Richard Scheller: Startup Opportunities in Biotechnology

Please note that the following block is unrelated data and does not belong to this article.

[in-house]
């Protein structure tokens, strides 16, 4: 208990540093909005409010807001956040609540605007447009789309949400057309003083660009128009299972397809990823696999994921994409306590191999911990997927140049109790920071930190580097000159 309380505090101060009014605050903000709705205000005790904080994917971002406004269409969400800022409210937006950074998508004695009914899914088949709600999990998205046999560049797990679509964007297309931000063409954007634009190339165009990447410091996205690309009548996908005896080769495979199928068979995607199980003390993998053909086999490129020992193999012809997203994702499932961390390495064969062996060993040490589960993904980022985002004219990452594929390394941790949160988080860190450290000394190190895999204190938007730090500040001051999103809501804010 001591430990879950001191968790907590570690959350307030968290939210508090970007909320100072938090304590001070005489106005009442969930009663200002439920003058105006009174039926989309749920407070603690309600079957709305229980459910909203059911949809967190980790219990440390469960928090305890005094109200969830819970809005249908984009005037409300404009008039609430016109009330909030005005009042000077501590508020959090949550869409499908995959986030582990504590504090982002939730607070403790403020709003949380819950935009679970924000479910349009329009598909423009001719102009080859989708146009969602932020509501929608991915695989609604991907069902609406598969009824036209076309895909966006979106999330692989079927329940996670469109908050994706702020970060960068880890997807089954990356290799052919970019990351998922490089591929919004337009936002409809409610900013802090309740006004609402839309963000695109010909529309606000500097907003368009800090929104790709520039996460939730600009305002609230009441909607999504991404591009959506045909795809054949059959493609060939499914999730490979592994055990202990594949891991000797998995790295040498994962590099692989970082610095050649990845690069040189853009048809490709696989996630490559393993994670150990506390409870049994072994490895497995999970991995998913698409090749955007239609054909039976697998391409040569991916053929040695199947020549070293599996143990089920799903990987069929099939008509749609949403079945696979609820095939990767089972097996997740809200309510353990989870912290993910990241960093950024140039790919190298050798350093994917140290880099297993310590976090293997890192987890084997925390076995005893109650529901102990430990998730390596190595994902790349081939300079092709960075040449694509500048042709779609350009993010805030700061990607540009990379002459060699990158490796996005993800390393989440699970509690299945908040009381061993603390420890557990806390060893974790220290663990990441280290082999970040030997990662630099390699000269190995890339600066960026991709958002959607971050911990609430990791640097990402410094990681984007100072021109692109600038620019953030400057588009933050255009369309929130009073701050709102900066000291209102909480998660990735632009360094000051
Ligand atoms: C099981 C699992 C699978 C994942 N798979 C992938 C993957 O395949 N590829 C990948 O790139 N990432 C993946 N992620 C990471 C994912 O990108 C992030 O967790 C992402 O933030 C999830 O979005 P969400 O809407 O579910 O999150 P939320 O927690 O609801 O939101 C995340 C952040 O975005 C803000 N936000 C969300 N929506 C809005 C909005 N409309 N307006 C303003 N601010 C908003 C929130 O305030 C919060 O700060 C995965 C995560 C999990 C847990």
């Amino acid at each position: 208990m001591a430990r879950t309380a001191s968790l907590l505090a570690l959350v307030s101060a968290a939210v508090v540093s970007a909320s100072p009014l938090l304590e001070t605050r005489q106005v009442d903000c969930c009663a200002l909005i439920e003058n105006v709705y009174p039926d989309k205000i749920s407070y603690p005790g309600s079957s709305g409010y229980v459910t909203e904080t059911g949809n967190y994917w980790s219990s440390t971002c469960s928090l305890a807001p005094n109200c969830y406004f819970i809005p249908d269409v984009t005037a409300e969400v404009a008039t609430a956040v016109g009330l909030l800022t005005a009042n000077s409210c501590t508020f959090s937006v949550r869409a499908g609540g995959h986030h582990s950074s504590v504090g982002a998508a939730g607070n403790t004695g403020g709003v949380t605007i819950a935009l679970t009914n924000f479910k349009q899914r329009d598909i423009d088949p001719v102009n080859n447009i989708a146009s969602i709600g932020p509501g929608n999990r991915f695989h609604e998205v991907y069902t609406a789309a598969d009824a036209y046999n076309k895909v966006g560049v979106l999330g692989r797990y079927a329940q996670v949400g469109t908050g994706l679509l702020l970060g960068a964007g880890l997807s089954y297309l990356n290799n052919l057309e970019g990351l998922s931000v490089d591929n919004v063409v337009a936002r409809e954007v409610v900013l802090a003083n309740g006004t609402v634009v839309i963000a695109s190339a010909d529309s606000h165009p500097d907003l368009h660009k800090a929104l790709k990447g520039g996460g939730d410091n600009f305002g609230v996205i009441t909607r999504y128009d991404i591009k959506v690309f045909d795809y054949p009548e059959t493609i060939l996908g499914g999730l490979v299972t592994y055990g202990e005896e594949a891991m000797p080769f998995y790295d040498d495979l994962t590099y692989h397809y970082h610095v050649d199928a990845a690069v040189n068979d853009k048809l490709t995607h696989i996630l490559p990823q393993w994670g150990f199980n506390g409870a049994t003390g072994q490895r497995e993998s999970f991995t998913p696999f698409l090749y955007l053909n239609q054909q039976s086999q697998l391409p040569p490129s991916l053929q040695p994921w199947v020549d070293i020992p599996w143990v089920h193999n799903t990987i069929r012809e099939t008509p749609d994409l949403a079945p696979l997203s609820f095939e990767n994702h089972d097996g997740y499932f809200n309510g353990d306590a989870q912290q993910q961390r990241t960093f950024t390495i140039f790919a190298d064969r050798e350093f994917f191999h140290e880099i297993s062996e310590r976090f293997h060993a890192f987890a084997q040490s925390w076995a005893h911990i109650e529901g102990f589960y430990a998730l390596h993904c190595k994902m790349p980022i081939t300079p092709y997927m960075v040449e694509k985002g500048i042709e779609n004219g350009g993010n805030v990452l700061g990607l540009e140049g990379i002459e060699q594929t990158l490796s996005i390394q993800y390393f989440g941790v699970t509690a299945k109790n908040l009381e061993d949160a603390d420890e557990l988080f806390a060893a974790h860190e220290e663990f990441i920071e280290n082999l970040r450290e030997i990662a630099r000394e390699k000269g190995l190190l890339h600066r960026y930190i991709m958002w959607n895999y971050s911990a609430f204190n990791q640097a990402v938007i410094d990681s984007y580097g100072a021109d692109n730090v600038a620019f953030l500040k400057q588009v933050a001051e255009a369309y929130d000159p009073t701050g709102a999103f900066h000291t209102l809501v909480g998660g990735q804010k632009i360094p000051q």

We’re very good at R&D at Genentech. We’re very proud of that. I think that a lot of companies have lost their way in terms of their research and development and frankly don’t have the quality of scientist that we have. I guess I can say that if I don’t mention any particular company. So they have to look outside for their molecules. Now, if you’re going to start a biotech company, you can get some scientist together. You can do some experiment. You can maybe raise enough money to get a molecule into the clinic. But remember as you start doing the later stage experiments, these experiments cost hundreds and millions of dollars and it’s unlikely that any small company… I would say it’s not unlikely, it is impossible nowadays that any small biotech company would be able to raise enough money to do its own large Phase III clinical trials. So the companies have to partner with larger pharmaceutical companies which have the resources to do that. So, while we have 1,300 scientist at Genentech-that doesn’t include the clinical groups and so on-however many scientists we have, we will always be a small part of the overall life science industry. And I have a business development group that reports to me, just 25 people. Many have PhDs and MBA; some have MDs, PhDs and MBAs. I’m under educated compared to some of these people. And they have the world divided up into territories and we’re constantly looking to in-license innovation that comes from outside of Genentech. So we’re very, very conscious that we don’t have all the good ideas. We don’t invent all the good things. Hopefully, we’re somewhat less dependent on it than some of the other pharmaceutical companies who’s R&D may not be quite as good, where they, as you said, almost solely depend now on in-licensing. Some of the companies have so much money and are getting so desperate because of the drugs coming off of patents. When a drug comes off of a patent and becomes generic, if it’s a simple chemical, not a protein antibody, the generic companies move in and basically, the innovator price falls by usually about ten-fold in six months. And there’s huge, huge patent expiries coming in the industry. So people are quite desperate right now. So I would say a lot, but they made a ton of money off of these molecules over the last decade. So now going to the small company and say, “Look, we don’t to license it. How much do you want? We’ll buy you.” And, yeah, that can be a very lucrative model for a start-up biotechs, if you can bring a molecule into the clinic and interest a large pharmaceutical company in the molecule and start with, let say, $20 or $50 million of capital and sell the company five or seven years later for half a billion dollars. So that’s not bad.